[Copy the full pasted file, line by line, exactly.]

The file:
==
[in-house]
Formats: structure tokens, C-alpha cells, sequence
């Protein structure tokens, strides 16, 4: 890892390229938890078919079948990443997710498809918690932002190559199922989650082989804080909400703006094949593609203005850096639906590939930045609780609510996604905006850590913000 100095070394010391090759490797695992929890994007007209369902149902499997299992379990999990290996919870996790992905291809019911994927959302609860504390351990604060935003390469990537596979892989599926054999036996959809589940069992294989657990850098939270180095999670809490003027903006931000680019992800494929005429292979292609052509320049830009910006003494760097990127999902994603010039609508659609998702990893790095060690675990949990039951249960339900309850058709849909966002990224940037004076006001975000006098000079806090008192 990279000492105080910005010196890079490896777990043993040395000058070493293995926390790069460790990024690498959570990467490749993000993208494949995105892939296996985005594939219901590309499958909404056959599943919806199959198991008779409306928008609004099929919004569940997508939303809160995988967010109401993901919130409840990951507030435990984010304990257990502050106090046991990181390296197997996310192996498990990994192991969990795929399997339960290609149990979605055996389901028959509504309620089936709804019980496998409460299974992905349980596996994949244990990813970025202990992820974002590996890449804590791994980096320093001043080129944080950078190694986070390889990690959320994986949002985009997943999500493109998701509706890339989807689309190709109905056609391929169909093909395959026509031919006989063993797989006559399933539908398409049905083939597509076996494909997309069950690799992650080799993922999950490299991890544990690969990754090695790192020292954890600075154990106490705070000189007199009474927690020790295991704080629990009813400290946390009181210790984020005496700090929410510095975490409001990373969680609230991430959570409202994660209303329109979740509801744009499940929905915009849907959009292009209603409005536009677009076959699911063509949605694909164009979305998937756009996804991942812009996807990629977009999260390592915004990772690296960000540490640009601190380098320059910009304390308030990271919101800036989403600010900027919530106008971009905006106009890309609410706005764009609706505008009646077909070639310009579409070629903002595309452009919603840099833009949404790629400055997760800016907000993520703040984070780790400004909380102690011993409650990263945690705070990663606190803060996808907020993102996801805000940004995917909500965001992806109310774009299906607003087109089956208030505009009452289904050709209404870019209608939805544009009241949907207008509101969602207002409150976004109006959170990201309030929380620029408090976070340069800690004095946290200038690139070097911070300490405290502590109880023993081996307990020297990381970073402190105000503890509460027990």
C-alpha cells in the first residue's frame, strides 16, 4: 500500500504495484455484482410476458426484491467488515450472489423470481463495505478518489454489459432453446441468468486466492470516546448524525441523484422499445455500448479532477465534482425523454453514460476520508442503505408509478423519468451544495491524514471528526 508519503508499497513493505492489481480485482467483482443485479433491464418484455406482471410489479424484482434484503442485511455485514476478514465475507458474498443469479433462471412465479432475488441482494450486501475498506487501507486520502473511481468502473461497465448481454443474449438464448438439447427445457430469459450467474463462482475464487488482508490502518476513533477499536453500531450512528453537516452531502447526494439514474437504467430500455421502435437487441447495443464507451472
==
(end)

[in-house]
Formats: structure tokens, C-alpha cells, sequence
């Protein structure tokens, strides 16, 4: 890892390229938890078919079948990443997710498809918690932002190559199922989650082989804080909400703006094949593609203005850096639906590939930045609780609510996604905006850590913000 100095070394010391090759490797695992929890994007007209369902149902499997299992379990999990290996919870996790992905291809019911994927959302609860504390351990604060935003390469990537596979892989599926054999036996959809589940069992294989657990850098939270180095999670809490003027903006931000680019992800494929005429292979292609052509320049830009910006003494760097990127999902994603010039609508659609998702990893790095060690675990949990039951249960339900309850058709849909966002990224940037004076006001975000006098000079806090008192 990279000492105080910005010196890079490896777990043993040395000058070493293995926390790069460790990024690498959570990467490749993000993208494949995105892939296996985005594939219901590309499958909404056959599943919806199959198991008779409306928008609004099929919004569940997508939303809160995988967010109401993901919130409840990951507030435990984010304990257990502050106090046991990181390296197997996310192996498990990994192991969990795929399997339960290609149990979605055996389901028959509504309620089936709804019980496998409460299974992905349980596996994949244990990813970025202990992820974002590996890449804590791994980096320093001043080129944080950078190694986070390889990690959320994986949002985009997943999500493109998701509706890339989807689309190709109905056609391929169909093909395959026509031919006989063993797989006559399933539908398409049905083939597509076996494909997309069950690799992650080799993922999950490299991890544990690969990754090695790192020292954890600075154990106490705070000189007199009474927690020790295991704080629990009813400290946390009181210790984020005496700090929410510095975490409001990373969680609230991430959570409202994660209303329109979740509801744009499940929905915009849907959009292009209603409005536009677009076959699911063509949605694909164009979305998937756009996804991942812009996807990629977009999260390592915004990772690296960000540490640009601190380098320059910009304390308030990271919101800036989403600010900027919530106008971009905006106009890309609410706005764009609706505008009646077909070639310009579409070629903002595309452009919603840099833009949404790629400055997760800016907000993520703040984070780790400004909380102690011993409650990263945690705070990663606190803060996808907020993102996801805000940004995917909500965001992806109310774009299906607003087109089956208030505009009452289904050709209404870019209608939805544009009241949907207008509101969602207002409150976004109006959170990201309030929380620029408090976070340069800690004095946290200038690139070097911070300490405290502590109880023993081996307990020297990381970073402190105000503890509460027990």
C-alpha cells in the first residue's frame, strides 16, 4: 500500500504495484455484482410476458426484491467488515450472489423470481463495505478518489454489459432453446441468468486466492470516546448524525441523484422499445455500448479532477465534482425523454453514460476520508442503505408509478423519468451544495491524514471528526 508519503508499497513493505492489481480485482467483482443485479433491464418484455406482471410489479424484482434484503442485511455485514476478514465475507458474498443469479433462471412465479432475488441482494450486501475498506487501507486520502473511481468502473461497465448481454443474449438464448438439447427445457430469459450467474463462482475464487488482508490502518476513533477499536453500531450512528453537516452531502447526494439514474437504467430500455421502435437487441447495443464507451472